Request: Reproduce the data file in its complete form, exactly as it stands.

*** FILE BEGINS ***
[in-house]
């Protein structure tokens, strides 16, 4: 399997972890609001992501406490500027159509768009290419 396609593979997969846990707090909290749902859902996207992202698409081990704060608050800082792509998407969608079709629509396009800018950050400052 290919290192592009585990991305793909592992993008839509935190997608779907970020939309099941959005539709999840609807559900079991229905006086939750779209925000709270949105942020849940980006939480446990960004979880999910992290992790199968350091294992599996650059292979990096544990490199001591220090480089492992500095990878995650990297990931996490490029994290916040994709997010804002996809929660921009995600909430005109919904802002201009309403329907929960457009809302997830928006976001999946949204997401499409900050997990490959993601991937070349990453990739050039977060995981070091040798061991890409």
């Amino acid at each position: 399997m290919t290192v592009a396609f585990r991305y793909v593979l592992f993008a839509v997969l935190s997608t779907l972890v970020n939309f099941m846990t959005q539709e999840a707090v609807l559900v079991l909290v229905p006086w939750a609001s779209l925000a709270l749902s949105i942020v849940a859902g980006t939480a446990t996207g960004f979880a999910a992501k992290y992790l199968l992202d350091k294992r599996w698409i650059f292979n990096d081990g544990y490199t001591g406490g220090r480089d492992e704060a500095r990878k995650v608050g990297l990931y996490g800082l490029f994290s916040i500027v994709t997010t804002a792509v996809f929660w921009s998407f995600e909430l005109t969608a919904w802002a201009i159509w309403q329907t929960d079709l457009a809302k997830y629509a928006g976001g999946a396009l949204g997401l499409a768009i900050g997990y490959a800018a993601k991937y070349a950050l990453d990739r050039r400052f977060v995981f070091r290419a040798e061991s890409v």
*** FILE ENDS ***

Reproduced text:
[in-house]
């Protein structure tokens, strides 16, 4: 399997972890609001992501406490500027159509768009290419 396609593979997969846990707090909290749902859902996207992202698409081990704060608050800082792509998407969608079709629509396009800018950050400052 290919290192592009585990991305793909592992993008839509935190997608779907970020939309099941959005539709999840609807559900079991229905006086939750779209925000709270949105942020849940980006939480446990960004979880999910992290992790199968350091294992599996650059292979990096544990490199001591220090480089492992500095990878995650990297990931996490490029994290916040994709997010804002996809929660921009995600909430005109919904802002201009309403329907929960457009809302997830928006976001999946949204997401499409900050997990490959993601991937070349990453990739050039977060995981070091040798061991890409």
């Amino acid at each position: 399997m290919t290192v592009a396609f585990r991305y793909v593979l592992f993008a839509v997969l935190s997608t779907l972890v970020n939309f099941m846990t959005q539709e999840a707090v609807l559900v079991l909290v229905p006086w939750a609001s779209l925000a709270l749902s949105i942020v849940a859902g980006t939480a446990t996207g960004f979880a999910a992501k992290y992790l199968l992202d350091k294992r599996w698409i650059f292979n990096d081990g544990y490199t001591g406490g220090r480089d492992e704060a500095r990878k995650v608050g990297l990931y996490g800082l490029f994290s916040i500027v994709t997010t804002a792509v996809f929660w921009s998407f995600e909430l005109t969608a919904w802002a201009i159509w309403q329907t929960d079709l457009a809302k997830y629509a928006g976001g999946a396009l949204g997401l499409a768009i900050g997990y490959a800018a993601k991937y070349a950050l990453d990739r050039r400052f977060v995981f070091r290419a040798e061991s890409v």